Since she had known Eva Waldvogel, and also traveled here and there with Cyprian, she had started to understand how a woman’s attention could succeed in making sense of man’s blind chaos, and yet women needed their own wildness. It was here. All ran riot. The garden and weedy yard would wax fuller until it turned into a jungle of unhitched vines and rusty birdbaths made of ham tins. Eva’s dog, the white shepherd, Schatzie, dug up old bones the former dog had buried and refused to rebury them. It would be awful, Delphine felt, when the leaves withered in the fall, to see the litter of femurs and clavicles, the knobs and knuckles. As if the scattered dead, rising to meet the Judgment, had to change and swap their parts to fit. -from The Master Butchers Singing Club, page 109-
Fidelis Waldvogel manages to survive the horrors of World War I, then returns to his German village and marries Eva – the pregnant widow of his best friend who was killed in action. The newly married couple set out for America and end up in Argus, North Dakota, where Fidelis opens his butcher business.
Delphine Watzka returns home to Argus, North Dakota with her boyfriend, Cyprian after years of performing as a traveling act. There she discovers her alcoholic father and the bodies of a man, woman and child in his basement.
The lives of these two characters merge when Delphine and Eva meet. The two forge an instant friendship and become inseparable.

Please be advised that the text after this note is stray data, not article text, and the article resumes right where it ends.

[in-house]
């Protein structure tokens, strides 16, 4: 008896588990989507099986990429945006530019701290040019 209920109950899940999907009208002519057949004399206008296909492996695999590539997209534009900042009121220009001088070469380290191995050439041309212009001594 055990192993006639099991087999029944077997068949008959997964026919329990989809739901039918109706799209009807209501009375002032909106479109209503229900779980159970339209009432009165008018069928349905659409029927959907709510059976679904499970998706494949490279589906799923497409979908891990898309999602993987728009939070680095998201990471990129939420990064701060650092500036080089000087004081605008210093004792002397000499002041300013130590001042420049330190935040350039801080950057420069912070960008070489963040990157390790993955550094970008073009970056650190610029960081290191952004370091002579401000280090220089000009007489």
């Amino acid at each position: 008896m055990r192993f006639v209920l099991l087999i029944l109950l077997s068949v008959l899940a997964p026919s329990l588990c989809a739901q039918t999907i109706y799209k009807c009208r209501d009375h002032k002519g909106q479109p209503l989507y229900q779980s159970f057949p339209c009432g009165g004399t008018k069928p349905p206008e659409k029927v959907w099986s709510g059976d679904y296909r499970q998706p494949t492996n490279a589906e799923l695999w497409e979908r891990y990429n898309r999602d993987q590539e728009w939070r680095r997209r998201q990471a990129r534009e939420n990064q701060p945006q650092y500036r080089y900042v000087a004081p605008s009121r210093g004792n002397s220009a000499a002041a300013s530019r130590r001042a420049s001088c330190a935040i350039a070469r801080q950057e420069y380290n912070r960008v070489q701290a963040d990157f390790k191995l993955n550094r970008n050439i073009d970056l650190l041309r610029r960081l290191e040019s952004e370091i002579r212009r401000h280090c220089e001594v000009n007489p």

Louise Erdrich’s rich novel about a German immigrant and his family is tender, thoughtful, funny, and deeply emotional. As with all Erdrich novels, there are many sharply developed, often quirky, characters. Erdrich never rushes the tempo of her story, carefully setting her scenes and building the relationships between the characters.
Fidelis is a complex man with simple needs. Delphine mourns the mother she has never known and longs for a deeper relationship with a man. Both characters take center stage without diminishing the impact of the other, more secondary characters.
This book is, at its heart, a family saga with a bit of a mystery at its center. Erdrich is exceptionally talented and able to make all the pieces fit, integrating the characters into the community they inhabit and providing a deep understanding of life in twentieth century, small town America.
I have yet to read an Erdrich novel I have not loved and The Master Butcher’s Singing Club is no exception. Erdrich writes with a mix of poignancy and humor, meticulous detail, and vivid imagery. I did not want this book to ever end.
Readers who love historical family sagas and literary novels will embrace this book.